James Fowler's Stages of Faith

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Curt Sunshine
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Re: James Fowler's Stages of Faith

Post by Curt Sunshine » 27 May 2012, 20:23

Stage 6: Desires to share the truth you have discovered to make the world a better place.


Frankly, that describes lots of people in every stage. It descries the most fundamental religionists and the most extreme anarchists.

I look at Stage 6 as a complete fullness of self without an ounce of selfishness. It's always choosing the correct action no matter what - and knowing what the correct action is. It's godhood, without the omnipotence.
I see through my glass, darkly - as I play my saxophone in harmony with the other instruments in God's orchestra. (h/t Elder Joseph Wirthlin)

Even if people view many things differently, the core Gospel principles (LOVE; belief in the unseen but hoped; self-reflective change; symbolic cleansing; striving to recognize the will of the divine; never giving up) are universal.

"For every complex problem there is an answer that is clear, simple, and wrong." H. L. Mencken

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Brian Johnston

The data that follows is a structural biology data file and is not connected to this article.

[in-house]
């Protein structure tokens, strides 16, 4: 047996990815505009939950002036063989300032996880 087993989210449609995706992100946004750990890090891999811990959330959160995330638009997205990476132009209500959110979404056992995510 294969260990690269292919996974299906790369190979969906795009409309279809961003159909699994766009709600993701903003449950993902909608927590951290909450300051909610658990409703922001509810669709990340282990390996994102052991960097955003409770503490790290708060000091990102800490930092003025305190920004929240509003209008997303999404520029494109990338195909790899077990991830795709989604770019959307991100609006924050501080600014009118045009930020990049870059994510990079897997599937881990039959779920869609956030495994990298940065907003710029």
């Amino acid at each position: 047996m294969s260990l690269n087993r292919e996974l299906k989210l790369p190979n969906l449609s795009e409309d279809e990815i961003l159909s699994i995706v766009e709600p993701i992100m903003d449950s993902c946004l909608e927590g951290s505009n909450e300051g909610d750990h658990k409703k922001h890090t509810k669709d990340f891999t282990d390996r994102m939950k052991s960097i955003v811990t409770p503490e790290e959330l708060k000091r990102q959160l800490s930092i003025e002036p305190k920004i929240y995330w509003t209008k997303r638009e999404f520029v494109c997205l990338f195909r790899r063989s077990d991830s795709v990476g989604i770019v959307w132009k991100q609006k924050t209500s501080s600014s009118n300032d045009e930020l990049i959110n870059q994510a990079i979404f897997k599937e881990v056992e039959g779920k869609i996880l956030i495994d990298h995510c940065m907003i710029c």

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Re: James Fowler's Stages of Faith

Post by Brian Johnston » 29 May 2012, 08:42

It's definitely not as simple as just having a desire to proselyte new views. It's represents a self-actualized mastery of religion. The people generally go viral with their ideas, but are so beyond the need to conform to others' expectations, they are often killed by the people they are trying to help see the "truth." They are too free for others to handle.

Jesus is probably the best example to cite: a Stage 6 wandering Jewish preacher. He was a master of the Jewish religion to the point of confounding the scholars and power elite of his day. People may disagree, but I consider Joseph Smith to probably have been a Stage 6 frontier protestant. His apparent total inhibition to freely combine anything and everything in his religious environment, from Protestant Christianity to Freemasonry and folk magic, it was truly audacious. Like so many "prophet" figures before him, he took it too far and was killed. People couldn't handle that level of freedom.